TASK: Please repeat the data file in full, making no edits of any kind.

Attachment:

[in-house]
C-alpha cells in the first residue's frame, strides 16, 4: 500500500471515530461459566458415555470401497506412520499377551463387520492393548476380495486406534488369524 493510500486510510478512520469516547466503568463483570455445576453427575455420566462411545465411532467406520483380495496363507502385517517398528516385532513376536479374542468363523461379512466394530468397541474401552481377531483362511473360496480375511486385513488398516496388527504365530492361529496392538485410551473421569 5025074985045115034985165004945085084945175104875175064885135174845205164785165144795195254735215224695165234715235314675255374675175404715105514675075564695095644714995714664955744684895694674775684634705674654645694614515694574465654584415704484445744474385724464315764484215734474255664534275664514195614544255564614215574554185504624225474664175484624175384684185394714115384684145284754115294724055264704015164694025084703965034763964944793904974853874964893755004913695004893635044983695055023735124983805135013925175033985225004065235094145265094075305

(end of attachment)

[in-house]
C-alpha cells in the first residue's frame, strides 16, 4: 500500500471515530461459566458415555470401497506412520499377551463387520492393548476380495486406534488369524 493510500486510510478512520469516547466503568463483570455445576453427575455420566462411545465411532467406520483380495496363507502385517517398528516385532513376536479374542468363523461379512466394530468397541474401552481377531483362511473360496480375511486385513488398516496388527504365530492361529496392538485410551473421569 5025074985045115034985165004945085084945175104875175064885135174845205164785165144795195254735215224695165234715235314675255374675175404715105514675075564695095644714995714664955744684895694674775684634705674654645694614515694574465654584415704484445744474385724464315764484215734474255664534275664514195614544255564614215574554185504624225474664175484624175384684185394714115384684145284754115294724055264704015164694025084703965034763964944793904974853874964893755004913695004893635044983695055023735124983805135013925175033985225004065235094145265094075305